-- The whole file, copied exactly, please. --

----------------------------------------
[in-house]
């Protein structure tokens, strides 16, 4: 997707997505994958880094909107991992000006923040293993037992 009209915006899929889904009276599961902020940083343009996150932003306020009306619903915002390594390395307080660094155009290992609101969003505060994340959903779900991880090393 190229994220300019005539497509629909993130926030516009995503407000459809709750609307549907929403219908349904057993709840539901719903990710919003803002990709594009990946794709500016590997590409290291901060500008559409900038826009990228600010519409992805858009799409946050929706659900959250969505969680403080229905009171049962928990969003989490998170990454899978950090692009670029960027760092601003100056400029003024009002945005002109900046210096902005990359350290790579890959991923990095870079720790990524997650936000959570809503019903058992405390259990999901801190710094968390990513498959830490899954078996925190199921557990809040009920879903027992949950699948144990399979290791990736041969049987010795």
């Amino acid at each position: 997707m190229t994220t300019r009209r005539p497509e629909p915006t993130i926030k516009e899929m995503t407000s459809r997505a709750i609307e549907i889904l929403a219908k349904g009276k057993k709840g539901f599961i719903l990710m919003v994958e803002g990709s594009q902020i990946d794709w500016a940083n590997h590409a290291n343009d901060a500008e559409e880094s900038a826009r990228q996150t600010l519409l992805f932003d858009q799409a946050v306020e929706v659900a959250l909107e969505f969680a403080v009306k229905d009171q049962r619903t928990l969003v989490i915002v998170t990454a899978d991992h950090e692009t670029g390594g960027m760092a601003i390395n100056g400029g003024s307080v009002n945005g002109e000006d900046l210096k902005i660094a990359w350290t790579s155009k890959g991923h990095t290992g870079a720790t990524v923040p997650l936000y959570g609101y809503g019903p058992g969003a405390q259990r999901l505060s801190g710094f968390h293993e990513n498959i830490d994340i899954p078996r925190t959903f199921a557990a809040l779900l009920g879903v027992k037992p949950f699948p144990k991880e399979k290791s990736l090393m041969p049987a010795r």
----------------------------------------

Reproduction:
[in-house]
């Protein structure tokens, strides 16, 4: 997707997505994958880094909107991992000006923040293993037992 009209915006899929889904009276599961902020940083343009996150932003306020009306619903915002390594390395307080660094155009290992609101969003505060994340959903779900991880090393 190229994220300019005539497509629909993130926030516009995503407000459809709750609307549907929403219908349904057993709840539901719903990710919003803002990709594009990946794709500016590997590409290291901060500008559409900038826009990228600010519409992805858009799409946050929706659900959250969505969680403080229905009171049962928990969003989490998170990454899978950090692009670029960027760092601003100056400029003024009002945005002109900046210096902005990359350290790579890959991923990095870079720790990524997650936000959570809503019903058992405390259990999901801190710094968390990513498959830490899954078996925190199921557990809040009920879903027992949950699948144990399979290791990736041969049987010795």
């Amino acid at each position: 997707m190229t994220t300019r009209r005539p497509e629909p915006t993130i926030k516009e899929m995503t407000s459809r997505a709750i609307e549907i889904l929403a219908k349904g009276k057993k709840g539901f599961i719903l990710m919003v994958e803002g990709s594009q902020i990946d794709w500016a940083n590997h590409a290291n343009d901060a500008e559409e880094s900038a826009r990228q996150t600010l519409l992805f932003d858009q799409a946050v306020e929706v659900a959250l909107e969505f969680a403080v009306k229905d009171q049962r619903t928990l969003v989490i915002v998170t990454a899978d991992h950090e692009t670029g390594g960027m760092a601003i390395n100056g400029g003024s307080v009002n945005g002109e000006d900046l210096k902005i660094a990359w350290t790579s155009k890959g991923h990095t290992g870079a720790t990524v923040p997650l936000y959570g609101y809503g019903p058992g969003a405390q259990r999901l505060s801190g710094f968390h293993e990513n498959i830490d994340i899954p078996r925190t959903f199921a557990a809040l779900l009920g879903v027992k037992p949950f699948p144990k991880e399979k290791s990736l090393m041969p049987a010795r």